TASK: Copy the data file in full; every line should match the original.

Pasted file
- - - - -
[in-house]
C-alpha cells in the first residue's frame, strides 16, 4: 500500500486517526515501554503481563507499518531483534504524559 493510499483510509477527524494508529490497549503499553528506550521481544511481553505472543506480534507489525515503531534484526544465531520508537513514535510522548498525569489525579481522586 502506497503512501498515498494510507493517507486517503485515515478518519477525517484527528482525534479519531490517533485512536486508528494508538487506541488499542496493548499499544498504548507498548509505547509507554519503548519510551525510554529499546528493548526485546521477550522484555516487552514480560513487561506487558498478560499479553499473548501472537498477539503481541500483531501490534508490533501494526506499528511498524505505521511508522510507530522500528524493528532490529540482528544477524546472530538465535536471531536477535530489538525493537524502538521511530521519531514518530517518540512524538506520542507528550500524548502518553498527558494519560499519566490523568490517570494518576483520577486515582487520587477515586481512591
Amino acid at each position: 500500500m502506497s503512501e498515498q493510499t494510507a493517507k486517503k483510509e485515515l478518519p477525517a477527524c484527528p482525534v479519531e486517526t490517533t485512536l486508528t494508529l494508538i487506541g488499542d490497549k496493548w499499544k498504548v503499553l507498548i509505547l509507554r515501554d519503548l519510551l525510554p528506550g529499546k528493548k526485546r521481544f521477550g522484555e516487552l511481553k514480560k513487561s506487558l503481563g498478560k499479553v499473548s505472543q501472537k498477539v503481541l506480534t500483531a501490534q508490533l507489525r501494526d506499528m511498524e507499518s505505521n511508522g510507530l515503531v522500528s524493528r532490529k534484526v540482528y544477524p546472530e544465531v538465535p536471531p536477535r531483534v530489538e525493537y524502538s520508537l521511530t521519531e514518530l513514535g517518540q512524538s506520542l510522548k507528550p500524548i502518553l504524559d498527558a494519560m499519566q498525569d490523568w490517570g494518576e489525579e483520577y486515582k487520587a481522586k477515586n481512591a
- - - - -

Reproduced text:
[in-house]
C-alpha cells in the first residue's frame, strides 16, 4: 500500500486517526515501554503481563507499518531483534504524559 493510499483510509477527524494508529490497549503499553528506550521481544511481553505472543506480534507489525515503531534484526544465531520508537513514535510522548498525569489525579481522586 502506497503512501498515498494510507493517507486517503485515515478518519477525517484527528482525534479519531490517533485512536486508528494508538487506541488499542496493548499499544498504548507498548509505547509507554519503548519510551525510554529499546528493548526485546521477550522484555516487552514480560513487561506487558498478560499479553499473548501472537498477539503481541500483531501490534508490533501494526506499528511498524505505521511508522510507530522500528524493528532490529540482528544477524546472530538465535536471531536477535530489538525493537524502538521511530521519531514518530517518540512524538506520542507528550500524548502518553498527558494519560499519566490523568490517570494518576483520577486515582487520587477515586481512591
Amino acid at each position: 500500500m502506497s503512501e498515498q493510499t494510507a493517507k486517503k483510509e485515515l478518519p477525517a477527524c484527528p482525534v479519531e486517526t490517533t485512536l486508528t494508529l494508538i487506541g488499542d490497549k496493548w499499544k498504548v503499553l507498548i509505547l509507554r515501554d519503548l519510551l525510554p528506550g529499546k528493548k526485546r521481544f521477550g522484555e516487552l511481553k514480560k513487561s506487558l503481563g498478560k499479553v499473548s505472543q501472537k498477539v503481541l506480534t500483531a501490534q508490533l507489525r501494526d506499528m511498524e507499518s505505521n511508522g510507530l515503531v522500528s524493528r532490529k534484526v540482528y544477524p546472530e544465531v538465535p536471531p536477535r531483534v530489538e525493537y524502538s520508537l521511530t521519531e514518530l513514535g517518540q512524538s506520542l510522548k507528550p500524548i502518553l504524559d498527558a494519560m499519566q498525569d490523568w490517570g494518576e489525579e483520577y486515582k487520587a481522586k477515586n481512591a